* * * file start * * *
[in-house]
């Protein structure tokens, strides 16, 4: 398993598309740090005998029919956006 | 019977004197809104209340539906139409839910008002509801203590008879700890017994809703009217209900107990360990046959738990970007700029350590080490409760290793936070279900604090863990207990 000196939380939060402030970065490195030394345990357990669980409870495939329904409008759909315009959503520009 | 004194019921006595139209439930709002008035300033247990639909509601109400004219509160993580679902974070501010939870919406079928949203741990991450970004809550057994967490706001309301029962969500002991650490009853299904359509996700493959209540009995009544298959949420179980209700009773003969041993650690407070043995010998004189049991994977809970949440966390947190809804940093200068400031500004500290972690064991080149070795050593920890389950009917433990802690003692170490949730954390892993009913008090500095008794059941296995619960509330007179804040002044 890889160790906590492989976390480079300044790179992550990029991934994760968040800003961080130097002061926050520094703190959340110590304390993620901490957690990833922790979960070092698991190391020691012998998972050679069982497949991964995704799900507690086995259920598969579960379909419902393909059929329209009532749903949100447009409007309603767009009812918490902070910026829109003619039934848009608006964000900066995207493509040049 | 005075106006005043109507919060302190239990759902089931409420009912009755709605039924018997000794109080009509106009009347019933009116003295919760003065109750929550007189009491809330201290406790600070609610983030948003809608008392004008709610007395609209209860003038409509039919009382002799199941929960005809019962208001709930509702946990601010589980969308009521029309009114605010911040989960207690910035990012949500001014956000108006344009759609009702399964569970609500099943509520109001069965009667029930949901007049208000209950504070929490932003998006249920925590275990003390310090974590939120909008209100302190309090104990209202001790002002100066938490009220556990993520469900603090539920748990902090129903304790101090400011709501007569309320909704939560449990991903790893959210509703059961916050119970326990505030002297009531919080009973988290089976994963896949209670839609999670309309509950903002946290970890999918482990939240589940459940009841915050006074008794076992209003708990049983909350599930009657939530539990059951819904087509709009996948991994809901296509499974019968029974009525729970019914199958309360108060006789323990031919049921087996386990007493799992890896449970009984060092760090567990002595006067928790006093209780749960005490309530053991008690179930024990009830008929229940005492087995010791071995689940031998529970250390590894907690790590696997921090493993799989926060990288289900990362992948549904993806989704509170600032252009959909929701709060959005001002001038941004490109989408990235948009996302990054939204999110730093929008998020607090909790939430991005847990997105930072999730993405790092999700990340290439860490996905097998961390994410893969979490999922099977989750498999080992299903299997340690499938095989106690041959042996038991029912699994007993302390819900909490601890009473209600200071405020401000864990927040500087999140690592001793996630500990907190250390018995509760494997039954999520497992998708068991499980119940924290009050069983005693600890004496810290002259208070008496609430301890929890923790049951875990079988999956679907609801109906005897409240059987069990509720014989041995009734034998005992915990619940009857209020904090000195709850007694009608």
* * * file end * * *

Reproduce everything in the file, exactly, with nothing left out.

[in-house]
């Protein structure tokens, strides 16, 4: 398993598309740090005998029919956006 | 019977004197809104209340539906139409839910008002509801203590008879700890017994809703009217209900107990360990046959738990970007700029350590080490409760290793936070279900604090863990207990 000196939380939060402030970065490195030394345990357990669980409870495939329904409008759909315009959503520009 | 004194019921006595139209439930709002008035300033247990639909509601109400004219509160993580679902974070501010939870919406079928949203741990991450970004809550057994967490706001309301029962969500002991650490009853299904359509996700493959209540009995009544298959949420179980209700009773003969041993650690407070043995010998004189049991994977809970949440966390947190809804940093200068400031500004500290972690064991080149070795050593920890389950009917433990802690003692170490949730954390892993009913008090500095008794059941296995619960509330007179804040002044 890889160790906590492989976390480079300044790179992550990029991934994760968040800003961080130097002061926050520094703190959340110590304390993620901490957690990833922790979960070092698991190391020691012998998972050679069982497949991964995704799900507690086995259920598969579960379909419902393909059929329209009532749903949100447009409007309603767009009812918490902070910026829109003619039934848009608006964000900066995207493509040049 | 005075106006005043109507919060302190239990759902089931409420009912009755709605039924018997000794109080009509106009009347019933009116003295919760003065109750929550007189009491809330201290406790600070609610983030948003809608008392004008709610007395609209209860003038409509039919009382002799199941929960005809019962208001709930509702946990601010589980969308009521029309009114605010911040989960207690910035990012949500001014956000108006344009759609009702399964569970609500099943509520109001069965009667029930949901007049208000209950504070929490932003998006249920925590275990003390310090974590939120909008209100302190309090104990209202001790002002100066938490009220556990993520469900603090539920748990902090129903304790101090400011709501007569309320909704939560449990991903790893959210509703059961916050119970326990505030002297009531919080009973988290089976994963896949209670839609999670309309509950903002946290970890999918482990939240589940459940009841915050006074008794076992209003708990049983909350599930009657939530539990059951819904087509709009996948991994809901296509499974019968029974009525729970019914199958309360108060006789323990031919049921087996386990007493799992890896449970009984060092760090567990002595006067928790006093209780749960005490309530053991008690179930024990009830008929229940005492087995010791071995689940031998529970250390590894907690790590696997921090493993799989926060990288289900990362992948549904993806989704509170600032252009959909929701709060959005001002001038941004490109989408990235948009996302990054939204999110730093929008998020607090909790939430991005847990997105930072999730993405790092999700990340290439860490996905097998961390994410893969979490999922099977989750498999080992299903299997340690499938095989106690041959042996038991029912699994007993302390819900909490601890009473209600200071405020401000864990927040500087999140690592001793996630500990907190250390018995509760494997039954999520497992998708068991499980119940924290009050069983005693600890004496810290002259208070008496609430301890929890923790049951875990079988999956679907609801109906005897409240059987069990509720014989041995009734034998005992915990619940009857209020904090000195709850007694009608």